Guthrie, president of MCL Marina Corp., said she understands Brand is passionate about the harbor zoning map going before the electorate. But she said she doesn't respect the way he's going about it and doesn't believe Brand represents everyone in his district.

"We deserve better," she said. "What we deserve is a councilman who listens to both sides."

Much of the debate over zoning has focused on the future of the aging Redondo Beach Marina leasehold, which Decron Properties purchased in 2008. Decron previously mentioned plans on its Web site for a $100million overhaul that included new restaurant, retail and office space.

But Decron President and CEO David Nagel said the company took that "working draft" offline because community members misinterpreted it. He said he is surprised by both the community's reaction to the revised zoning - which reduces the amount of development permitted compared with the now-defunct Heart of the City blueprint - as well as Brand's support of a lawsuit against the city.

"It's shocking to me," Nagel said. "It's just shocking that he'd do it."

Councilman Steve Aspel, who sits next to Brand on the dais, also criticized his approach. And Aspel said he's surprised to hear residents' objections to the 400,000 square feet of new development permitted under the harbor zoning plan, which some members of Building a Better Redondo praised as a compromise when it was approved.

An earlier recommendation from the city's planning panel suggested an extra 557,000 feet of public and private amenities for the harbor.

"I think it's just ridiculous," Aspel said of the potential lawsuit. "Right now, I see him being ineffective up there (on the dais) because he's not going to get support from other council members....Governing is different from campaigning."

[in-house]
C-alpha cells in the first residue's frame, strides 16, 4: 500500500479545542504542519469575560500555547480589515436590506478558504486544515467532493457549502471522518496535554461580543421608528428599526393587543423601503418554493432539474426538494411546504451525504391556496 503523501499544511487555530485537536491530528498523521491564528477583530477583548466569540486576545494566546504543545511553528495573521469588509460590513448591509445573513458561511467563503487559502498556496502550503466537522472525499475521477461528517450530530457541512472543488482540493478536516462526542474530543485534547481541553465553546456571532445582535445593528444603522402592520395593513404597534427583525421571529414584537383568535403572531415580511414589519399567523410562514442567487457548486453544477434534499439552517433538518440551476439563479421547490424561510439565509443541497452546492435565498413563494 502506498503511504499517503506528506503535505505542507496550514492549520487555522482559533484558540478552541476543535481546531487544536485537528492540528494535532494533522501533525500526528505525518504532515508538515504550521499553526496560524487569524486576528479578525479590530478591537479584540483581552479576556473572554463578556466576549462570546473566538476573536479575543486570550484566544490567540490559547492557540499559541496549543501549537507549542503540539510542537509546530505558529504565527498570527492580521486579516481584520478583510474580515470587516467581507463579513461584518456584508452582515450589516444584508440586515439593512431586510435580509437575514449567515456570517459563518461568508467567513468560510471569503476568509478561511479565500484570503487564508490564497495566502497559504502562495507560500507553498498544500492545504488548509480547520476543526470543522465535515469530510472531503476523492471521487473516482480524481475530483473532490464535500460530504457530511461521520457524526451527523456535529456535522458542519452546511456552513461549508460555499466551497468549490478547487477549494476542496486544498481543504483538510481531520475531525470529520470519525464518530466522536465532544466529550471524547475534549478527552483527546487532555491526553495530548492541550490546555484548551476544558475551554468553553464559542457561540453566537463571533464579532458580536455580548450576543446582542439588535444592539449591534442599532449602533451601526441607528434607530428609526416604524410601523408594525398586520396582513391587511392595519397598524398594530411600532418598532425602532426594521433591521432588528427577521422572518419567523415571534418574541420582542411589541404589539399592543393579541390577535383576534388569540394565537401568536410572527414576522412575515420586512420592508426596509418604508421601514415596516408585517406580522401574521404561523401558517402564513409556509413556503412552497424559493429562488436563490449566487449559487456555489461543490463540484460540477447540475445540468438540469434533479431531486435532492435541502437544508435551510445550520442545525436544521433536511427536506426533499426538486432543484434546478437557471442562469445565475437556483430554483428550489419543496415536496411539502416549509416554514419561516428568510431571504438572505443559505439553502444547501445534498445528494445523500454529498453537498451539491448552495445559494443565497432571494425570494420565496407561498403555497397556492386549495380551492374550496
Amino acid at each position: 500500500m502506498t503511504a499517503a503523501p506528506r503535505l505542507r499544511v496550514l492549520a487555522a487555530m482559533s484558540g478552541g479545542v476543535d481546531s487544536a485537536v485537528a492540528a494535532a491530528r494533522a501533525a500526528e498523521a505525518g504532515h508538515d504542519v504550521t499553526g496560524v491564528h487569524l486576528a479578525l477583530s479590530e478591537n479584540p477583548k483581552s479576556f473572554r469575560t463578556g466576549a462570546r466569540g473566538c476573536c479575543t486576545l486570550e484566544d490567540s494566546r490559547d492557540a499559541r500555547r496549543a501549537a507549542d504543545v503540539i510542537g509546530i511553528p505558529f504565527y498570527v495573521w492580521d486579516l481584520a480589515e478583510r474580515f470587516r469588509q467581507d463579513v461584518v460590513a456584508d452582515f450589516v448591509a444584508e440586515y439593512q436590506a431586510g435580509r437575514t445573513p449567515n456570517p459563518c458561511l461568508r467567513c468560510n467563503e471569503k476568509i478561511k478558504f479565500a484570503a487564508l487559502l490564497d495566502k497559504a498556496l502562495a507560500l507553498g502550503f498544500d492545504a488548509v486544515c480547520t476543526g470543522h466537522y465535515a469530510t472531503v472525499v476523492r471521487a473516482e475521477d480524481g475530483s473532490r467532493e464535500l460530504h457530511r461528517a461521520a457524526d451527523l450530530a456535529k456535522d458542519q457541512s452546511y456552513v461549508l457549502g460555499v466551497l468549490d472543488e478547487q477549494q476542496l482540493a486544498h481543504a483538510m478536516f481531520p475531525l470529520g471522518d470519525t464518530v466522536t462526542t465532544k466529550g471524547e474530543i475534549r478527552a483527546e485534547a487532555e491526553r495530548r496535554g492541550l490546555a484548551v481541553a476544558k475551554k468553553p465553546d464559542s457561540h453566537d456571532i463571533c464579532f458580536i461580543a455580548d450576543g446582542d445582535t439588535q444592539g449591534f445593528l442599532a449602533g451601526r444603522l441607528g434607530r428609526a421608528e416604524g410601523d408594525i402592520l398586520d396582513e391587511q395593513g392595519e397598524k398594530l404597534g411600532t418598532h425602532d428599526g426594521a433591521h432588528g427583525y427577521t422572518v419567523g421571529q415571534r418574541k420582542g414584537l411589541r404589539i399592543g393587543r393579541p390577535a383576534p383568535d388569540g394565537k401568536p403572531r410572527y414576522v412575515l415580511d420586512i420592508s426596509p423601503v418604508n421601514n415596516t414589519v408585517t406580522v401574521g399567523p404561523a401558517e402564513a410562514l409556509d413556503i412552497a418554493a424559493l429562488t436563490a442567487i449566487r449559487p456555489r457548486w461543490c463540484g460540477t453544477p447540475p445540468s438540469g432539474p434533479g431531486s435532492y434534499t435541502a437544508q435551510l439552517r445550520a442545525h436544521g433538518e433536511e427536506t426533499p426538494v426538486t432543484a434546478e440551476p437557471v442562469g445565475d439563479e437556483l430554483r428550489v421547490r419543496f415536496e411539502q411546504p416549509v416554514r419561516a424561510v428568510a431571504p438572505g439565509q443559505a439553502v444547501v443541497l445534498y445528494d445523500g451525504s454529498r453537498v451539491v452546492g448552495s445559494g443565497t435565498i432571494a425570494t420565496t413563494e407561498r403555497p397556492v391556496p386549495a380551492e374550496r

Brand, though, maintains that an election would be the most effective way of hearing what residents think of the council's rezoning plan.

"That's what the people want," Brand said. "It's just a vote, ultimately."

Some Web Comments to this article:

Bravo Bill Brand!

Nothing Brand is doing should come as any surprise to anyone -- except perhaps the fact that he is one of a rapidly dying breed: elected officials who actually do what they promise, and stick to the campaign agenda that got them elected.

We need more Bill Brands in all levels of government -- but the only way that's likely to happen is if we all get firmly behind the one we have.

Let your support of Bill Brand be heard loud and clear, and send his fellow Councilmembers the message that their refusal to properly represent their constituencies will no longer be tolerated!

A contribution to Build a Better Redondo makes an *infinitely* better Christmas gift than <yawn> just another department store item (that will likely only get returned)! ;-)


Attaboy Bill
Torrance, CA

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No man in the wrong can stand up to a man in the right who keeps coming on.-Texas Rangers motto.
Thank God
Los Angeles, CA

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It's about time that a city councilman in Redondo isn't a real estate developer. We've been sodomized for years by the city council, beginning with the Heartburn of the City where the council spent MILLIONS brining in consultants to override the will of the people. During Heartburn of the City, I personally went to the EIR meetings and had consultants tell me my positions were wrong and that it didn't matter anyway because the city was going to do whatever it wanted.

And let's not forget the city pissing away $100K on a vote recount because the sitting councilmen "lost" on an initiative.

I'm cautiously optimistic that someone finally has our best interest at heart, and not that of real estate developers.

We'll see, time will tell.
North Redondo Resident

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I didn't move here (Artesia & Aviation) to see time shares built up on our beach. Nor can I deal with more traffic than what we already have.

The city must be afraid of the people's wishes and desires. They must know we would not support this plan. Otherwise, why wouldn't they just let the vote happen?
Donate to the Cause
United States

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NOW is the time to help with a great local cause. Finally the citizens have a way to effectively be heard on big development, instead of crossing their fingers on a candidate who says he's for 'controlled growth.'

Send in a little, $25, and be part of history....
Building a Better Redondo
602 South Broadway Unit B
Redondo Beach, CA 90277

www.buildingabetterredondo.org
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Contact BBR at info@buildingabetterredondo.org